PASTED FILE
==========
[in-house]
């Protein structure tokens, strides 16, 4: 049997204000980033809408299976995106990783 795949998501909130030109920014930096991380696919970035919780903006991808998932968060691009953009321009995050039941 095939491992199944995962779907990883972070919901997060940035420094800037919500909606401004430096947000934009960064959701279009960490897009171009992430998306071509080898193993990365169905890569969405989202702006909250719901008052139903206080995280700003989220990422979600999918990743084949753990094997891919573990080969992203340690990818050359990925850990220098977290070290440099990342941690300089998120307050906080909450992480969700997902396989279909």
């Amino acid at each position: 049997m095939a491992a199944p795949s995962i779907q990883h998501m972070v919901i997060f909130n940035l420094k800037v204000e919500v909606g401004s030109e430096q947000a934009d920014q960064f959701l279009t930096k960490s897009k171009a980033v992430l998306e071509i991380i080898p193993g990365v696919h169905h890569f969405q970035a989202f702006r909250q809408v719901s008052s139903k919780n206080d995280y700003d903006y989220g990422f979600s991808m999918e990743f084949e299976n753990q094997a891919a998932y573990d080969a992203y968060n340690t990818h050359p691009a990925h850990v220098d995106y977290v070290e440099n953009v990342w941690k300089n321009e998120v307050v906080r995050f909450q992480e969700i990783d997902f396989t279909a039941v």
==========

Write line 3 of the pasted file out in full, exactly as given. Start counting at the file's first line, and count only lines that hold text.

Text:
């Amino acid at each position: 049997m095939a491992a199944p795949s995962i779907q990883h998501m972070v919901i997060f909130n940035l420094k800037v204000e919500v909606g401004s030109e430096q947000a934009d920014q960064f959701l279009t930096k960490s897009k171009a980033v992430l998306e071509i991380i080898p193993g990365v696919h169905h890569f969405q970035a989202f702006r909250q809408v719901s008052s139903k919780n206080d995280y700003d903006y989220g990422f979600s991808m999918e990743f084949e299976n753990q094997a891919a998932y573990d080969a992203y968060n340690t990818h050359p691009a990925h850990v220098d995106y977290v070290e440099n953009v990342w941690k300089n321009e998120v307050v906080r995050f909450q992480e969700i990783d997902f396989t279909a039941v």